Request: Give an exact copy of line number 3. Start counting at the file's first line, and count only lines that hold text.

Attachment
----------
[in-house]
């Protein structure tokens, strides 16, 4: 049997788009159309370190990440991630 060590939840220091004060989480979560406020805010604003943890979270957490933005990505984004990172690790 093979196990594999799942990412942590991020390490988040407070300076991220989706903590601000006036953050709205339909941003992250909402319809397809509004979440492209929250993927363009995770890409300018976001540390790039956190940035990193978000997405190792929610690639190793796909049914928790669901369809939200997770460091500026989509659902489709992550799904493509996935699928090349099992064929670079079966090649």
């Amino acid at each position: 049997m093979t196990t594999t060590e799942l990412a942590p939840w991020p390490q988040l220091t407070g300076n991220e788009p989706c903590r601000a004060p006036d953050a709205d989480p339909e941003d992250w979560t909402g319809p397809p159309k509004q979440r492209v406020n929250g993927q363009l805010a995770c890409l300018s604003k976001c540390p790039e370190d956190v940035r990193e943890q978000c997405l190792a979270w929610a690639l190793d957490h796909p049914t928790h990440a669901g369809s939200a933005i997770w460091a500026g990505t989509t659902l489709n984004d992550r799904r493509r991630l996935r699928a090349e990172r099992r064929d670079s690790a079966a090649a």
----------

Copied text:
């Amino acid at each position: 049997m093979t196990t594999t060590e799942l990412a942590p939840w991020p390490q988040l220091t407070g300076n991220e788009p989706c903590r601000a004060p006036d953050a709205d989480p339909e941003d992250w979560t909402g319809p397809p159309k509004q979440r492209v406020n929250g993927q363009l805010a995770c890409l300018s604003k976001c540390p790039e370190d956190v940035r990193e943890q978000c997405l190792a979270w929610a690639l190793d957490h796909p049914t928790h990440a669901g369809s939200a933005i997770w460091a500026g990505t989509t659902l489709n984004d992550r799904r493509r991630l996935r699928a090349e990172r099992r064929d670079s690790a079966a090649a």